Detailed surficial geologic mapping and terrain analysis of the Blue Hills Felsenmeer Valley, Rusk County, Wisconsin
The Barron Quartzite of west-central Wisconsin forms a rolling upland known locally as the Blue Hills. Our study concerns the Blue Hills Felsenmeer State Natural Area in Rusk County, which encompasses a small valley 300 meters long, 100 meters wide, with 25 meters of relief. Underlain by angular quartzite boulders averaging 30 cm. long, the valley contains little to no vegetation and contrasts markedly with the surrounding mixed conifer and hardwood forests. This work is part of a larger study re-examining the origin of this valley in an effort to evaluate if the feature is truly a felsenmeer (rocks frost-shatteed in place), and determine if other mechanisms, such as talus accumulation, may account for this feature (Thompson and Syverson, 2006). Our mapping and interpretations use a LiDAR (Light Detection and Ranging) base with a two-foot contour interval provided by courtesy of the Barron County Soil and Water Conservation Office. LiDAR data were emplyed to generate digital elevation models, which can be used to create shaded-relief maps and conduct terrain analysis. Parameters obtained from digital terrain analysis may provide additional insight regarding the mechanism of landscape development by comparing locations of boulder accumulation with slope angle and aspect values using GIS.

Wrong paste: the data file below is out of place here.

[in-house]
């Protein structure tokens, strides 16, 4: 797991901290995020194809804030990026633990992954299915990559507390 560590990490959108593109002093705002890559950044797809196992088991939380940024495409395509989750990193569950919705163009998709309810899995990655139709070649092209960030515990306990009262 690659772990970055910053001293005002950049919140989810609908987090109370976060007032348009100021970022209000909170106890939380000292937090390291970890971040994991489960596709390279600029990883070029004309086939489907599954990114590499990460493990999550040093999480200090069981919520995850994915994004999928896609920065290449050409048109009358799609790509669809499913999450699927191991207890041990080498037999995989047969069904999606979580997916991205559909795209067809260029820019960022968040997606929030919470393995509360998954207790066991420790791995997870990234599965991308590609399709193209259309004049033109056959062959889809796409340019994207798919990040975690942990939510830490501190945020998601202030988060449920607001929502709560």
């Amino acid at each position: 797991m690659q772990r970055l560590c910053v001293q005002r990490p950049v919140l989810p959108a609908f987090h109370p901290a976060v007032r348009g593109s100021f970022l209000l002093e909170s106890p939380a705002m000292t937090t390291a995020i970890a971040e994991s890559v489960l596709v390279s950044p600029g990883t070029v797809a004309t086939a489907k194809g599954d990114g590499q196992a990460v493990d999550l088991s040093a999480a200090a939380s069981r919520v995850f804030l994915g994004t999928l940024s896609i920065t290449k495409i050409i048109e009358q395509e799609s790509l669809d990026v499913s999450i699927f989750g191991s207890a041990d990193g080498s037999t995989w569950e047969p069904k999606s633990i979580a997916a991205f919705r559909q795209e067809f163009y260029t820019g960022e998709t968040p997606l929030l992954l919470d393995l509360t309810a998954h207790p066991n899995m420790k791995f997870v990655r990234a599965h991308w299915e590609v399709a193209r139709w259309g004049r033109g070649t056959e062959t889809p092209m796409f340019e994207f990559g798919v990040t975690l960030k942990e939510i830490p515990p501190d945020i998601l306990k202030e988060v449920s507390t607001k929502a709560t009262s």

Blue Hills Felsenmeer State Natural Area Valley (Wis.)